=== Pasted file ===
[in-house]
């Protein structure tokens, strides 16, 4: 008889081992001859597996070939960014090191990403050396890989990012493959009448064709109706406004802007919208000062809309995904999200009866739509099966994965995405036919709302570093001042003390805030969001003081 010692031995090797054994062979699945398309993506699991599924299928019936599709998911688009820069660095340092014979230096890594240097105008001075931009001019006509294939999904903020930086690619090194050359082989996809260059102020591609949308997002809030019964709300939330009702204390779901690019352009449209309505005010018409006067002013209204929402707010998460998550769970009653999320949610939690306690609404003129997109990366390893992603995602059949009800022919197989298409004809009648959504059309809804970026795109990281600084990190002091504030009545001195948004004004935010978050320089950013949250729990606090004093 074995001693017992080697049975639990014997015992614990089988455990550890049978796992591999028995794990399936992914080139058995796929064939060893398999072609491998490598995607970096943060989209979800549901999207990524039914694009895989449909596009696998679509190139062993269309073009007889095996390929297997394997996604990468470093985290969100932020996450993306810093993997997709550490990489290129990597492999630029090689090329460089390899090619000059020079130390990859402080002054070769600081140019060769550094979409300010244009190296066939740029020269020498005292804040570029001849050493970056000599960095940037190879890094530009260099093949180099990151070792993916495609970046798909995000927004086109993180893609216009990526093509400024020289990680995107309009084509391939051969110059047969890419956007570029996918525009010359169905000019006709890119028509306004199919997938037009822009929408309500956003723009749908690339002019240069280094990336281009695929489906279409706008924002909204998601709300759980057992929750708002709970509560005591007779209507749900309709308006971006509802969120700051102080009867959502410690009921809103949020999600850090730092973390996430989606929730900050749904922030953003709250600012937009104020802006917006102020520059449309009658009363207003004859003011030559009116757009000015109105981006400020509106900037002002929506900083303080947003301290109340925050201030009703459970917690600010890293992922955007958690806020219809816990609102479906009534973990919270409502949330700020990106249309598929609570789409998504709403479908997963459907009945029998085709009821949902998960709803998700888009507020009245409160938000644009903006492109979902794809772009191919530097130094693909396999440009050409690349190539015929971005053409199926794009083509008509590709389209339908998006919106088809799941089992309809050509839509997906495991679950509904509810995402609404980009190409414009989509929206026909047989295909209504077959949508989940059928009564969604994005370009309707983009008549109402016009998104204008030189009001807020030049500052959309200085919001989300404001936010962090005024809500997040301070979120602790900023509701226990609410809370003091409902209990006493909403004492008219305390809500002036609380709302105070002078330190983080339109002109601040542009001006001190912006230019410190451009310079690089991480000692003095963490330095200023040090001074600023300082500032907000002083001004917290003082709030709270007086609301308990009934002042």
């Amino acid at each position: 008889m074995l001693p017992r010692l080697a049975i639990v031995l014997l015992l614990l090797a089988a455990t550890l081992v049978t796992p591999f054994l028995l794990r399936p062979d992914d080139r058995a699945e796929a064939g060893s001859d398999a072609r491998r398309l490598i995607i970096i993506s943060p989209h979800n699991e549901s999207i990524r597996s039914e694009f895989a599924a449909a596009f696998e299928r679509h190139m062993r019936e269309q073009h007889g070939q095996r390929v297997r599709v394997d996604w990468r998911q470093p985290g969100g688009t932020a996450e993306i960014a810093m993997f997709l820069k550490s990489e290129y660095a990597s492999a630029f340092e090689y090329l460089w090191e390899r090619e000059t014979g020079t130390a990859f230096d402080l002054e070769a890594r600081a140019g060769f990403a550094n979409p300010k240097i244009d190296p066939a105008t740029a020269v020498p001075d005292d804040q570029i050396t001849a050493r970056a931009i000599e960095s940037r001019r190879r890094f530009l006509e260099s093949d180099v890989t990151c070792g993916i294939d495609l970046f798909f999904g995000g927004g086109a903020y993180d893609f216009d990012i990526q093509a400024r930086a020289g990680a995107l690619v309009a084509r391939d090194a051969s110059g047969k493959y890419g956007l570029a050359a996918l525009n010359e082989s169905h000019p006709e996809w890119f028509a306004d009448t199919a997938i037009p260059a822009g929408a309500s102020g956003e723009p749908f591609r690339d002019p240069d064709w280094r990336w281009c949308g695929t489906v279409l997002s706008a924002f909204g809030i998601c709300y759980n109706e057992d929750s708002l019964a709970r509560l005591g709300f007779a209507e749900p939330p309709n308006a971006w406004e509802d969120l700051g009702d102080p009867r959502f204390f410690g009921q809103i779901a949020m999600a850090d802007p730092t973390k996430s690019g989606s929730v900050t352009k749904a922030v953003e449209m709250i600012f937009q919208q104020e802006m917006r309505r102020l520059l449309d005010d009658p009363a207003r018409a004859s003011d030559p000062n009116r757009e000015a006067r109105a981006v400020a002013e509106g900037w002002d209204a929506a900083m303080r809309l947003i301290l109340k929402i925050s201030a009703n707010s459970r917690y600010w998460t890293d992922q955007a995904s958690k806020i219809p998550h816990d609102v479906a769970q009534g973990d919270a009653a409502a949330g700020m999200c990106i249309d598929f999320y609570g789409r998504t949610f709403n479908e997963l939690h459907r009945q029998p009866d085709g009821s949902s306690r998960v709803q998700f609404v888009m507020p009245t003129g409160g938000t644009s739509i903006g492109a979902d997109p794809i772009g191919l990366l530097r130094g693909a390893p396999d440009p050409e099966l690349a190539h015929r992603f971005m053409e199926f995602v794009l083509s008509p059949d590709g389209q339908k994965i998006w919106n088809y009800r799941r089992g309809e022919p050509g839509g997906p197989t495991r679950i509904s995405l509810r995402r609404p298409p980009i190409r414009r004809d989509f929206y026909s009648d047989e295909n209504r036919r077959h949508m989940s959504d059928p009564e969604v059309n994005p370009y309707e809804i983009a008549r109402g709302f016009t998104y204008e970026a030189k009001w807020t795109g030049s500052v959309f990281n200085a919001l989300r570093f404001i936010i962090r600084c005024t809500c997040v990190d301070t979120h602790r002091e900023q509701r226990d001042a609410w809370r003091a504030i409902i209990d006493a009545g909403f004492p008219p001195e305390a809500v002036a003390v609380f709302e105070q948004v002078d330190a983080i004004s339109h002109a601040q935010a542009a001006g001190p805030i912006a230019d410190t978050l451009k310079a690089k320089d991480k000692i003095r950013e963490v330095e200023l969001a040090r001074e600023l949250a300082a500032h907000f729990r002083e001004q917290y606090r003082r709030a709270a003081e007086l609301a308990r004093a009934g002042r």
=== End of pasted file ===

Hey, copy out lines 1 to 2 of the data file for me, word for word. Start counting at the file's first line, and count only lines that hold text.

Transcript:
[in-house]
């Protein structure tokens, strides 16, 4: 008889081992001859597996070939960014090191990403050396890989990012493959009448064709109706406004802007919208000062809309995904999200009866739509099966994965995405036919709302570093001042003390805030969001003081 010692031995090797054994062979699945398309993506699991599924299928019936599709998911688009820069660095340092014979230096890594240097105008001075931009001019006509294939999904903020930086690619090194050359082989996809260059102020591609949308997002809030019964709300939330009702204390779901690019352009449209309505005010018409006067002013209204929402707010998460998550769970009653999320949610939690306690609404003129997109990366390893992603995602059949009800022919197989298409004809009648959504059309809804970026795109990281600084990190002091504030009545001195948004004004935010978050320089950013949250729990606090004093 074995001693017992080697049975639990014997015992614990089988455990550890049978796992591999028995794990399936992914080139058995796929064939060893398999072609491998490598995607970096943060989209979800549901999207990524039914694009895989449909596009696998679509190139062993269309073009007889095996390929297997394997996604990468470093985290969100932020996450993306810093993997997709550490990489290129990597492999630029090689090329460089390899090619000059020079130390990859402080002054070769600081140019060769550094979409300010244009190296066939740029020269020498005292804040570029001849050493970056000599960095940037190879890094530009260099093949180099990151070792993916495609970046798909995000927004086109993180893609216009990526093509400024020289990680995107309009084509391939051969110059047969890419956007570029996918525009010359169905000019006709890119028509306004199919997938037009822009929408309500956003723009749908690339002019240069280094990336281009695929489906279409706008924002909204998601709300759980057992929750708002709970509560005591007779209507749900309709308006971006509802969120700051102080009867959502410690009921809103949020999600850090730092973390996430989606929730900050749904922030953003709250600012937009104020802006917006102020520059449309009658009363207003004859003011030559009116757009000015109105981006400020509106900037002002929506900083303080947003301290109340925050201030009703459970917690600010890293992922955007958690806020219809816990609102479906009534973990919270409502949330700020990106249309598929609570789409998504709403479908997963459907009945029998085709009821949902998960709803998700888009507020009245409160938000644009903006492109979902794809772009191919530097130094693909396999440009050409690349190539015929971005053409199926794009083509008509590709389209339908998006919106088809799941089992309809050509839509997906495991679950509904509810995402609404980009190409414009989509929206026909047989295909209504077959949508989940059928009564969604994005370009309707983009008549109402016009998104204008030189009001807020030049500052959309200085919001989300404001936010962090005024809500997040301070979120602790900023509701226990609410809370003091409902209990006493909403004492008219305390809500002036609380709302105070002078330190983080339109002109601040542009001006001190912006230019410190451009310079690089991480000692003095963490330095200023040090001074600023300082500032907000002083001004917290003082709030709270007086609301308990009934002042």